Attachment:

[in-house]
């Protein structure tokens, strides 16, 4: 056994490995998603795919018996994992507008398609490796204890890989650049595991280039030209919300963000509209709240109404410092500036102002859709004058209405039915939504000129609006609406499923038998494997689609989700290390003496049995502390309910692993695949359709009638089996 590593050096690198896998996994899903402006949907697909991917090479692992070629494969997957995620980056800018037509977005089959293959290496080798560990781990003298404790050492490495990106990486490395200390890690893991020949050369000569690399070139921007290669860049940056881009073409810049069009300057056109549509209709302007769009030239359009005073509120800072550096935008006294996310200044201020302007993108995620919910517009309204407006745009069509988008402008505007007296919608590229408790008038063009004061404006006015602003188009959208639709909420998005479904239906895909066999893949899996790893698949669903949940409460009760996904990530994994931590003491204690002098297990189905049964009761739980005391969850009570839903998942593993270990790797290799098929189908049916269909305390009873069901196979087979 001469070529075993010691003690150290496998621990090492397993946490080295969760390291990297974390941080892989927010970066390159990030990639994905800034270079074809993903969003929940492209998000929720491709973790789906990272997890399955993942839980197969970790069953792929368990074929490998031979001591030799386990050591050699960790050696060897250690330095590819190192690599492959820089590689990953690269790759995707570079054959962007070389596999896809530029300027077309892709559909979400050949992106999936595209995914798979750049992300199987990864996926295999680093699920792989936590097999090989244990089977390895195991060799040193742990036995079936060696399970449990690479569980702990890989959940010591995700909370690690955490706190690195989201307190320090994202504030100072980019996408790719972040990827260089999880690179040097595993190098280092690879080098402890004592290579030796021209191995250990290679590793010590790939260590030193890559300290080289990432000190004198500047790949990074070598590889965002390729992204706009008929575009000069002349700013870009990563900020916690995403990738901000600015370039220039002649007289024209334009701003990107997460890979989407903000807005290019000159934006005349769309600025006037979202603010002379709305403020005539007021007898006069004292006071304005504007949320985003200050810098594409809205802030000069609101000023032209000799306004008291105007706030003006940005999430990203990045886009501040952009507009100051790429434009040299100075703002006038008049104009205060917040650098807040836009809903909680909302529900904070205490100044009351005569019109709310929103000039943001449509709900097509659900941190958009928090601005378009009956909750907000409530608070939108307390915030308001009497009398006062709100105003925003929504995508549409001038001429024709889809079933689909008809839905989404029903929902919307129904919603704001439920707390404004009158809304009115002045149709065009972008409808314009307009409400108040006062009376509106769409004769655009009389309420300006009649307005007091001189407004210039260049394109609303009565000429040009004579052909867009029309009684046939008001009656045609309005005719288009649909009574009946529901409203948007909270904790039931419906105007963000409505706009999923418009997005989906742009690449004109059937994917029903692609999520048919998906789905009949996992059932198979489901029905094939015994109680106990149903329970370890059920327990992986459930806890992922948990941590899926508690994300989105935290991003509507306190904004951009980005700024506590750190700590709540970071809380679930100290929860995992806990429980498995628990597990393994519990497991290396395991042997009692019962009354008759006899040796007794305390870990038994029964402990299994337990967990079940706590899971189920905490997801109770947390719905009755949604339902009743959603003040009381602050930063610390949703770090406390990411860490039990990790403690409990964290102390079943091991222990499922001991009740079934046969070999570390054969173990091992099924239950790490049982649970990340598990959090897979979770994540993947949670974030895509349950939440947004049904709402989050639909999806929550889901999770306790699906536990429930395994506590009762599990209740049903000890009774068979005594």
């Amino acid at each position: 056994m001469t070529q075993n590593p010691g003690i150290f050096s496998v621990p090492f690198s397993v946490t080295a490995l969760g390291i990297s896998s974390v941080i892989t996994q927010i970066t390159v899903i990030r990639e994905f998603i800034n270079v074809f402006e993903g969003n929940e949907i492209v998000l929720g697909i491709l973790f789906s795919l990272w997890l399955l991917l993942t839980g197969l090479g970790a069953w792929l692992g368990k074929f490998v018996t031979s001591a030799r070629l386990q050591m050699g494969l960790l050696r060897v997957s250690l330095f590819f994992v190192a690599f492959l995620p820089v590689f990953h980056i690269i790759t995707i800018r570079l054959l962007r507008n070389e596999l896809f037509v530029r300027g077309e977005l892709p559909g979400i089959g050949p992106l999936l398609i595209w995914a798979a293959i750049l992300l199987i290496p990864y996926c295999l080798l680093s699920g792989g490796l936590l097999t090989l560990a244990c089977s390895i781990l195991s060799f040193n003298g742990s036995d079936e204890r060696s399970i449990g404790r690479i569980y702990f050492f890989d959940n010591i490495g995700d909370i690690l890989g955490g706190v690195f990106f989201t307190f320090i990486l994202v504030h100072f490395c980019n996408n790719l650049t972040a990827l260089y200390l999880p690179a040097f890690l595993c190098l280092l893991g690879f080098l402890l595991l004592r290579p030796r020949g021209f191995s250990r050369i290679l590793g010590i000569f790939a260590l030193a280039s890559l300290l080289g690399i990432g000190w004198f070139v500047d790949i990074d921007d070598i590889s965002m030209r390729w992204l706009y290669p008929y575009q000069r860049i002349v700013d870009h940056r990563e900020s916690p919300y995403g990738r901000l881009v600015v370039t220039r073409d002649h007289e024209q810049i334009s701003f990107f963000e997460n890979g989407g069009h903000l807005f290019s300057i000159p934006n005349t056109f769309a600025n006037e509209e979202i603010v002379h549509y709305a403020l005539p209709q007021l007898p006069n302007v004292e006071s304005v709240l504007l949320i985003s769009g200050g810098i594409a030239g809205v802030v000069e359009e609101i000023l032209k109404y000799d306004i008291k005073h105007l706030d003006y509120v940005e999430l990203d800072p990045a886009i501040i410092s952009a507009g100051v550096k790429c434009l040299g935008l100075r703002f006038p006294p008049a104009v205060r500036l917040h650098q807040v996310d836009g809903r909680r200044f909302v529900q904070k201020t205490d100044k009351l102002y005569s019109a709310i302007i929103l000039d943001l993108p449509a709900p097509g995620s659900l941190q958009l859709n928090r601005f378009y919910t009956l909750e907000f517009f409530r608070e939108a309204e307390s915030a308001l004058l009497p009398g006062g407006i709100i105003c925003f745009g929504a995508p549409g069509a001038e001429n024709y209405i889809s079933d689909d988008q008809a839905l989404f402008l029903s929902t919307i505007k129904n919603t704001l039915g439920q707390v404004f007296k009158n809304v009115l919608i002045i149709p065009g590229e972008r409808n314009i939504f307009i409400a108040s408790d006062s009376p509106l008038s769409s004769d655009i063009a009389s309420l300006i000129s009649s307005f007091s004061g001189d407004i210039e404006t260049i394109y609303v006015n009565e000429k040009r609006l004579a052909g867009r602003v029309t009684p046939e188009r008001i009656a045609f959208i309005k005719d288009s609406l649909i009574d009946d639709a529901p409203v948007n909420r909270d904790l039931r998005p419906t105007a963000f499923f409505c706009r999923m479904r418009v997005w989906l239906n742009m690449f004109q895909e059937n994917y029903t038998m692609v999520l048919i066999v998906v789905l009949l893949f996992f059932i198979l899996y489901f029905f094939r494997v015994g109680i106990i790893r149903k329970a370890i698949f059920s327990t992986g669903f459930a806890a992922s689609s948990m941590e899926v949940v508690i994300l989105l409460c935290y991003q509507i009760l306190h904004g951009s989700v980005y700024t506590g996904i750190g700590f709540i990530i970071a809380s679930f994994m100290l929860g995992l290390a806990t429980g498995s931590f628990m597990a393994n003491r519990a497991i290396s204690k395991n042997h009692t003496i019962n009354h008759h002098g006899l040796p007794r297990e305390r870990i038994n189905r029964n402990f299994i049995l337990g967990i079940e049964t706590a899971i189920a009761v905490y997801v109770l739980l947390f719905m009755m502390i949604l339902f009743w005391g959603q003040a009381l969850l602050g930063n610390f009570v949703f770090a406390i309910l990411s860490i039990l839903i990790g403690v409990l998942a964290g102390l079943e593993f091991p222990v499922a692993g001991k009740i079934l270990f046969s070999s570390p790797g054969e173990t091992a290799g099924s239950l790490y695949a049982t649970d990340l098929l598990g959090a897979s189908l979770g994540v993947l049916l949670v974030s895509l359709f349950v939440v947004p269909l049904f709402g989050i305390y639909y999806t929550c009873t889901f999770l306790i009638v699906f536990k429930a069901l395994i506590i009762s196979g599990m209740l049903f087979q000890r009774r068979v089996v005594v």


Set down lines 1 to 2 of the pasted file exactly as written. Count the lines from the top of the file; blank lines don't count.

[in-house]
């Protein structure tokens, strides 16, 4: 056994490995998603795919018996994992507008398609490796204890890989650049595991280039030209919300963000509209709240109404410092500036102002859709004058209405039915939504000129609006609406499923038998494997689609989700290390003496049995502390309910692993695949359709009638089996 590593050096690198896998996994899903402006949907697909991917090479692992070629494969997957995620980056800018037509977005089959293959290496080798560990781990003298404790050492490495990106990486490395200390890690893991020949050369000569690399070139921007290669860049940056881009073409810049069009300057056109549509209709302007769009030239359009005073509120800072550096935008006294996310200044201020302007993108995620919910517009309204407006745009069509988008402008505007007296919608590229408790008038063009004061404006006015602003188009959208639709909420998005479904239906895909066999893949899996790893698949669903949940409460009760996904990530994994931590003491204690002098297990189905049964009761739980005391969850009570839903998942593993270990790797290799098929189908049916269909305390009873069901196979087979 001469070529075993010691003690150290496998621990090492397993946490080295969760390291990297974390941080892989927010970066390159990030990639994905800034270079074809993903969003929940492209998000929720491709973790789906990272997890399955993942839980197969970790069953792929368990074929490998031979001591030799386990050591050699960790050696060897250690330095590819190192690599492959820089590689990953690269790759995707570079054959962007070389596999896809530029300027077309892709559909979400050949992106999936595209995914798979750049992300199987990864996926295999680093699920792989936590097999090989244990089977390895195991060799040193742990036995079936060696399970449990690479569980702990890989959940010591995700909370690690955490706190690195989201307190320090994202504030100072980019996408790719972040990827260089999880690179040097595993190098280092690879080098402890004592290579030796021209191995250990290679590793010590790939260590030193890559300290080289990432000190004198500047790949990074070598590889965002390729992204706009008929575009000069002349700013870009990563900020916690995403990738901000600015370039220039002649007289024209334009701003990107997460890979989407903000807005290019000159934006005349769309600025006037979202603010002379709305403020005539007021007898006069004292006071304005504007949320985003200050810098594409809205802030000069609101000023032209000799306004008291105007706030003006940005999430990203990045886009501040952009507009100051790429434009040299100075703002006038008049104009205060917040650098807040836009809903909680909302529900904070205490100044009351005569019109709310929103000039943001449509709900097509659900941190958009928090601005378009009956909750907000409530608070939108307390915030308001009497009398006062709100105003925003929504995508549409001038001429024709889809079933689909008809839905989404029903929902919307129904919603704001439920707390404004009158809304009115002045149709065009972008409808314009307009409400108040006062009376509106769409004769655009009389309420300006009649307005007091001189407004210039260049394109609303009565000429040009004579052909867009029309009684046939008001009656045609309005005719288009649909009574009946529901409203948007909270904790039931419906105007963000409505706009999923418009997005989906742009690449004109059937994917029903692609999520048919998906789905009949996992059932198979489901029905094939015994109680106990149903329970370890059920327990992986459930806890992922948990941590899926508690994300989105935290991003509507306190904004951009980005700024506590750190700590709540970071809380679930100290929860995992806990429980498995628990597990393994519990497991290396395991042997009692019962009354008759006899040796007794305390870990038994029964402990299994337990967990079940706590899971189920905490997801109770947390719905009755949604339902009743959603003040009381602050930063610390949703770090406390990411860490039990990790403690409990964290102390079943091991222990499922001991009740079934046969070999570390054969173990091992099924239950790490049982649970990340598990959090897979979770994540993947949670974030895509349950939440947004049904709402989050639909999806929550889901999770306790699906536990429930395994506590009762599990209740049903000890009774068979005594």